Besides being a pretty good salesman, Vonage chief executive officer Jeffrey Citron
is one of those rare birds on the vendor side of matters: A pragmatist, who realizes there's a lot of compromising, handholding and partnering ahead for him and his company's nascent Voice over IP business. That puts him a step ahead of some players on both sides of the VoIP debate, whose my-way-or-the-highway views can only further bog down the potential of an already muddy market.
During and after his participation in this past week's Network Outlook conference, Citron was the model of let's-just-get-this-done. His call for a wholesale restructuring of intercarrier connection fees makes sense, especially since the FCC and the major carriers still seem to always be at odds over various implementations of the 1996 Telecom Act.
The FCC, to its credit, appears to be giving all sides in the VoIP issue equal opportunity to have their voices heard. In addition to launching a well-thought-out VoIP information site, the commission is following through on its plan to hold open hearings on pertinent VoIP issues, including what should and shouldn't be regulated, and what steps all participants might start taking to assure some kind of agreement down the pike. It's also issued its Notice of Proposed Rulemaking (NPRM) for VoIP, a lengthy and somewhat turgid document that nevertheless calls for more public comment and input.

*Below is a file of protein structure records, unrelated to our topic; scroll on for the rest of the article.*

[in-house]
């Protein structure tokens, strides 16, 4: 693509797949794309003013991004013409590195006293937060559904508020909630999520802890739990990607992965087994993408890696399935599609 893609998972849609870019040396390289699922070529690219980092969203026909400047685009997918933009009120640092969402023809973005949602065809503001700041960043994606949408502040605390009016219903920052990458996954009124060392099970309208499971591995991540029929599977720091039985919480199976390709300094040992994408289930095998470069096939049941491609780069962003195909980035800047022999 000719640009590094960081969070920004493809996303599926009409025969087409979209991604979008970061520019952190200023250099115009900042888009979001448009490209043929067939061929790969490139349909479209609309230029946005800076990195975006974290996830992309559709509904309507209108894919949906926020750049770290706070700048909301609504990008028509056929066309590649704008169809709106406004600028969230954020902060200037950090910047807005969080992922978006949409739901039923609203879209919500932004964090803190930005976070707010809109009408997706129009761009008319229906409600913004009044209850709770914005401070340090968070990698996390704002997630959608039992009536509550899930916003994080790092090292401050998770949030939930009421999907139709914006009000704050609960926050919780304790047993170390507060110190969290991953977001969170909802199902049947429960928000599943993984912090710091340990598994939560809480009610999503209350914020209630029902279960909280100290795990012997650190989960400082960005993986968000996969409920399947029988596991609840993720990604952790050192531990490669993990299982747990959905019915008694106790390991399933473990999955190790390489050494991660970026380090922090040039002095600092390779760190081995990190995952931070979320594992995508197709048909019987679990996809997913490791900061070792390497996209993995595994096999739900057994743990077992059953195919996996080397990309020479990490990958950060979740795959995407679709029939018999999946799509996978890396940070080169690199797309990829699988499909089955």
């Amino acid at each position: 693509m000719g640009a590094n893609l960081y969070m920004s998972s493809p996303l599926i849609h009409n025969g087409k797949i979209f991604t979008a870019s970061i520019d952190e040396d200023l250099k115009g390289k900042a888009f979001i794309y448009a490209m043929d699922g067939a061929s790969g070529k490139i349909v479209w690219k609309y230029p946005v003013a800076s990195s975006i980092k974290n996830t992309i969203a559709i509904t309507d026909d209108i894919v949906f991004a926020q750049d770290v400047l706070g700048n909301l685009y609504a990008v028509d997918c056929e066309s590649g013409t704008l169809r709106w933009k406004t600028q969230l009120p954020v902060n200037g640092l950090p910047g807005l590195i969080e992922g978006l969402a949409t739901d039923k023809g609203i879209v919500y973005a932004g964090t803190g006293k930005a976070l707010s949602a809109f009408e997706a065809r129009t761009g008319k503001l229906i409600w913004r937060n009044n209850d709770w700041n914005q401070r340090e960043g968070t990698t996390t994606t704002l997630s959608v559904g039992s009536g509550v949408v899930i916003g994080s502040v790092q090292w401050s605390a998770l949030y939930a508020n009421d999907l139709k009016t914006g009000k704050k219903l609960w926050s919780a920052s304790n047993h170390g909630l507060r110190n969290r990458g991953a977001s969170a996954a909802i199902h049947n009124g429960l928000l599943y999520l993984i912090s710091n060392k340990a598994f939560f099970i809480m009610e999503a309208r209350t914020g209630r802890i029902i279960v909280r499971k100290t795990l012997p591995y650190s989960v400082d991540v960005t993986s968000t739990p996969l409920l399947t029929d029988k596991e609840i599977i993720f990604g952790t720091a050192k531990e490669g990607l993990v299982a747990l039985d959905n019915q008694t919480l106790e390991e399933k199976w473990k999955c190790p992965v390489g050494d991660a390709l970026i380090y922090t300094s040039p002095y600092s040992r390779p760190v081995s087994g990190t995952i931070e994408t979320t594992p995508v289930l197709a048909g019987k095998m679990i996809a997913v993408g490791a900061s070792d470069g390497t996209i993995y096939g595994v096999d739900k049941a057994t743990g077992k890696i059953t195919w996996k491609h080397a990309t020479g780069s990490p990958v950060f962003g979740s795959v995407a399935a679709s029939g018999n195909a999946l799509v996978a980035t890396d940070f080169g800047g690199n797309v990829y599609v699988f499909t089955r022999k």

The forces of moderation, however, are already being countered by posturing bloviators. One one hand you have legislators like Sen. John Sununu (R-N.H.), who take the "let the Internet be free" stance; on the other are people like Sen. Lamar Alexander (R-Tenn.), who think that they should be able to tax just about anything that might provide their state with more dollars. And you won't have to wait long to hear from the inevitable lobbying groups who will claim that VoIP is going to rob rural customers of phone service, leaving the flyover state residents stuck in dial-up while the rest of the nation surfs and calls each other at broadband speed.
Clearly, there's some middle ground where the VoIP players can all innovate and make money, while delegating some of their proceeds to support the switched voice network if and when they connect to it. People like Citron and the FCC, who realize this going in, are the types we should listen to and emulate. The posturers, on the other hand, need to get off their soapboxes, admit there's more than one side to the story, and sit down with everyone else to figure out a plan that really works.